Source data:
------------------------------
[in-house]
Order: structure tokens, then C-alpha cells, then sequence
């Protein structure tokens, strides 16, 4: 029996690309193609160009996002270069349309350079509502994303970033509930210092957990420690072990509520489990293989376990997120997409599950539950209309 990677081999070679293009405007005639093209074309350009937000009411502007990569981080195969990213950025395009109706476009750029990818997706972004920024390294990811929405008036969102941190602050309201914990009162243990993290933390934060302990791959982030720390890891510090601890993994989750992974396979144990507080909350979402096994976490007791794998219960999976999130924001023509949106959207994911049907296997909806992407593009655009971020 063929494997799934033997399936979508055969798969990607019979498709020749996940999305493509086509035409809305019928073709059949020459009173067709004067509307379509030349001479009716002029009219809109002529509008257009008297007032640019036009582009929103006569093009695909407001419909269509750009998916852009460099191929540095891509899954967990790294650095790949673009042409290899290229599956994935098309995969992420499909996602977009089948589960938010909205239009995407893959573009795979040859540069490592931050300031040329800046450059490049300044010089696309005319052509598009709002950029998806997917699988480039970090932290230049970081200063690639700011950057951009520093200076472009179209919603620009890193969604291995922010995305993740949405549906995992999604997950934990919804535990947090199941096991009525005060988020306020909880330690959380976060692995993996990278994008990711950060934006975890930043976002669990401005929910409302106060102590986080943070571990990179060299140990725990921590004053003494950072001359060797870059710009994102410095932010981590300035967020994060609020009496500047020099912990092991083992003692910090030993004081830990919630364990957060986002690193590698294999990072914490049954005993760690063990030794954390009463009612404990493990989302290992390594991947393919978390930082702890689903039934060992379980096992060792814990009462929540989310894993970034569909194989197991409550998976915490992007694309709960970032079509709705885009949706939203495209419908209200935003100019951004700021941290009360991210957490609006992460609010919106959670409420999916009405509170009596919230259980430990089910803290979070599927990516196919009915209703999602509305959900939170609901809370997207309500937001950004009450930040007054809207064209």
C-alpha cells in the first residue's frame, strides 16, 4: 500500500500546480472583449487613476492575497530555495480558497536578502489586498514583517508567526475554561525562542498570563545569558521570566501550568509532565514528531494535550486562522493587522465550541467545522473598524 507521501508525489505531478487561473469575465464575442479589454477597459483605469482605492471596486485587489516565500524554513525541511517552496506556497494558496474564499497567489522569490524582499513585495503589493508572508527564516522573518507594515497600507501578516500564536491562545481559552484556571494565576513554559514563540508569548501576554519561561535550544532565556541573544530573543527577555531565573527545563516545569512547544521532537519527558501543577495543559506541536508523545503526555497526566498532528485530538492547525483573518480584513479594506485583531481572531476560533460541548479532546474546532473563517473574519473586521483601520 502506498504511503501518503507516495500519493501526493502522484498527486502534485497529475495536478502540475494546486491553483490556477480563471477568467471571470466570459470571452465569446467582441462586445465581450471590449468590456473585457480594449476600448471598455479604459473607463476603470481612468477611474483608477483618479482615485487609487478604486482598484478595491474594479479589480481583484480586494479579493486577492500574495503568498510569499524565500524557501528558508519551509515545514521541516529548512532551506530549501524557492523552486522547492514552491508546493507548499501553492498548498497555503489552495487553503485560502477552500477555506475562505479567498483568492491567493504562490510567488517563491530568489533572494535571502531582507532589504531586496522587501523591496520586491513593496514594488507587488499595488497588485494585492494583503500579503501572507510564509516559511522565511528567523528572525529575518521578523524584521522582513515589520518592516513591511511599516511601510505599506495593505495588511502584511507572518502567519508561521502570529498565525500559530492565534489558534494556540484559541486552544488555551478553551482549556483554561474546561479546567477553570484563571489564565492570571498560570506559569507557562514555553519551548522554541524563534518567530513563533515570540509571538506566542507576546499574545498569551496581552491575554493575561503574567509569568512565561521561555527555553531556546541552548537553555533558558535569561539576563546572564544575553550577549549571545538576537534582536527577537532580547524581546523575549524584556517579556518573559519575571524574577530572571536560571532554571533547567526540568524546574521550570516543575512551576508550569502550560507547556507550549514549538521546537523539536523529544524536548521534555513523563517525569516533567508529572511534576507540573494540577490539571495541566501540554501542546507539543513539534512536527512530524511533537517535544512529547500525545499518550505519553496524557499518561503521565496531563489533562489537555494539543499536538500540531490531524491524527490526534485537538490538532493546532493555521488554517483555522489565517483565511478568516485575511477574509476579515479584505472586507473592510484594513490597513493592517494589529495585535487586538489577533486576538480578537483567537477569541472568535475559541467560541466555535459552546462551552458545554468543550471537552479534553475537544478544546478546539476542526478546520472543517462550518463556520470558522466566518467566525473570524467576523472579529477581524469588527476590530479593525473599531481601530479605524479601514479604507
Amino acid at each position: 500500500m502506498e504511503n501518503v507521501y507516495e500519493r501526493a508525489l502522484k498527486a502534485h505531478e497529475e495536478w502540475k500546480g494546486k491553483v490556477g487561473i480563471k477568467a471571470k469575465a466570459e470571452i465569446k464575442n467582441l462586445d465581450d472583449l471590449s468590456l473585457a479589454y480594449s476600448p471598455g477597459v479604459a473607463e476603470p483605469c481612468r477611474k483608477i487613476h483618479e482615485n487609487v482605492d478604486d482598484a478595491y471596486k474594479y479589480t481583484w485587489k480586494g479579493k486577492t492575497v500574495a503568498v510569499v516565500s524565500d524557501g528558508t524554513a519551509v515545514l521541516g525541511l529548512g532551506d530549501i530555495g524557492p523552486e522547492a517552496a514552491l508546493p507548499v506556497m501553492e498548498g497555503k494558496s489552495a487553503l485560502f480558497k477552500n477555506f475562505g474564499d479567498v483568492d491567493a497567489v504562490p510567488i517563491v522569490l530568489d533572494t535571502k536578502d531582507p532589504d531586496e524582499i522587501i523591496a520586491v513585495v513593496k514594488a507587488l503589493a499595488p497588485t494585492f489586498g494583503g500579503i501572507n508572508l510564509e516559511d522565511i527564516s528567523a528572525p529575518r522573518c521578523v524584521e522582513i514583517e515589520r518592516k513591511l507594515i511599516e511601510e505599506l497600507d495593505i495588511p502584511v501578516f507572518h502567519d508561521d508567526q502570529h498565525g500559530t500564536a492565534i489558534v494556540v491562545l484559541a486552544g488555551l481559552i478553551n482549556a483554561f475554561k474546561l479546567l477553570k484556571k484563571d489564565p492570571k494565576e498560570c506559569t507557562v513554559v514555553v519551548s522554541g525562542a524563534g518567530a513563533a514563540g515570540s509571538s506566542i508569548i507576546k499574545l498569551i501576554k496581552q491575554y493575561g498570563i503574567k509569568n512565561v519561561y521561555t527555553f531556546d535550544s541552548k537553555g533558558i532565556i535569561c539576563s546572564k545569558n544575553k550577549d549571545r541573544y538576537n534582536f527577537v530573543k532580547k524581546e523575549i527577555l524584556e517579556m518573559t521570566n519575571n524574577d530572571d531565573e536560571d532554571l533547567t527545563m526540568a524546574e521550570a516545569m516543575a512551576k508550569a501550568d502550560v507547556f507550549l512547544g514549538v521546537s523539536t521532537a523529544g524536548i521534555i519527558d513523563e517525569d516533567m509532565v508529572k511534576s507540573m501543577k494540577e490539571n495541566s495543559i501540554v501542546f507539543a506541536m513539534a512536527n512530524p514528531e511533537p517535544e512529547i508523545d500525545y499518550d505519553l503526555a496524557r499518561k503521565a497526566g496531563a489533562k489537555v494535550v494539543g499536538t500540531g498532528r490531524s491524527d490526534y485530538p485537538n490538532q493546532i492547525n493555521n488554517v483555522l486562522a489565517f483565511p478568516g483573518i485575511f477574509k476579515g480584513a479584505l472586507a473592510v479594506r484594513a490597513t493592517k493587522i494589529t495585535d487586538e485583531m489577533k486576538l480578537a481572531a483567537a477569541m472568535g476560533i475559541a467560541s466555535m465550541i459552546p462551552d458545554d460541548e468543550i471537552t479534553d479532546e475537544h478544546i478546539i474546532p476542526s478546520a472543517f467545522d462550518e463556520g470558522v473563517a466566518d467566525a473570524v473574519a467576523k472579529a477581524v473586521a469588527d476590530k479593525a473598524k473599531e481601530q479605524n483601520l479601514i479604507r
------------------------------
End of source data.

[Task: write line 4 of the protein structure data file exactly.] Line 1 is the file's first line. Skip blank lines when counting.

C-alpha cells in the first residue's frame, strides 16, 4: 500500500500546480472583449487613476492575497530555495480558497536578502489586498514583517508567526475554561525562542498570563545569558521570566501550568509532565514528531494535550486562522493587522465550541467545522473598524 507521501508525489505531478487561473469575465464575442479589454477597459483605469482605492471596486485587489516565500524554513525541511517552496506556497494558496474564499497567489522569490524582499513585495503589493508572508527564516522573518507594515497600507501578516500564536491562545481559552484556571494565576513554559514563540508569548501576554519561561535550544532565556541573544530573543527577555531565573527545563516545569512547544521532537519527558501543577495543559506541536508523545503526555497526566498532528485530538492547525483573518480584513479594506485583531481572531476560533460541548479532546474546532473563517473574519473586521483601520 502506498504511503501518503507516495500519493501526493502522484498527486502534485497529475495536478502540475494546486491553483490556477480563471477568467471571470466570459470571452465569446467582441462586445465581450471590449468590456473585457480594449476600448471598455479604459473607463476603470481612468477611474483608477483618479482615485487609487478604486482598484478595491474594479479589480481583484480586494479579493486577492500574495503568498510569499524565500524557501528558508519551509515545514521541516529548512532551506530549501524557492523552486522547492514552491508546493507548499501553492498548498497555503489552495487553503485560502477552500477555506475562505479567498483568492491567493504562490510567488517563491530568489533572494535571502531582507532589504531586496522587501523591496520586491513593496514594488507587488499595488497588485494585492494583503500579503501572507510564509516559511522565511528567523528572525529575518521578523524584521522582513515589520518592516513591511511599516511601510505599506495593505495588511502584511507572518502567519508561521502570529498565525500559530492565534489558534494556540484559541486552544488555551478553551482549556483554561474546561479546567477553570484563571489564565492570571498560570506559569507557562514555553519551548522554541524563534518567530513563533515570540509571538506566542507576546499574545498569551496581552491575554493575561503574567509569568512565561521561555527555553531556546541552548537553555533558558535569561539576563546572564544575553550577549549571545538576537534582536527577537532580547524581546523575549524584556517579556518573559519575571524574577530572571536560571532554571533547567526540568524546574521550570516543575512551576508550569502550560507547556507550549514549538521546537523539536523529544524536548521534555513523563517525569516533567508529572511534576507540573494540577490539571495541566501540554501542546507539543513539534512536527512530524511533537517535544512529547500525545499518550505519553496524557499518561503521565496531563489533562489537555494539543499536538500540531490531524491524527490526534485537538490538532493546532493555521488554517483555522489565517483565511478568516485575511477574509476579515479584505472586507473592510484594513490597513493592517494589529495585535487586538489577533486576538480578537483567537477569541472568535475559541467560541466555535459552546462551552458545554468543550471537552479534553475537544478544546478546539476542526478546520472543517462550518463556520470558522466566518467566525473570524467576523472579529477581524469588527476590530479593525473599531481601530479605524479601514479604507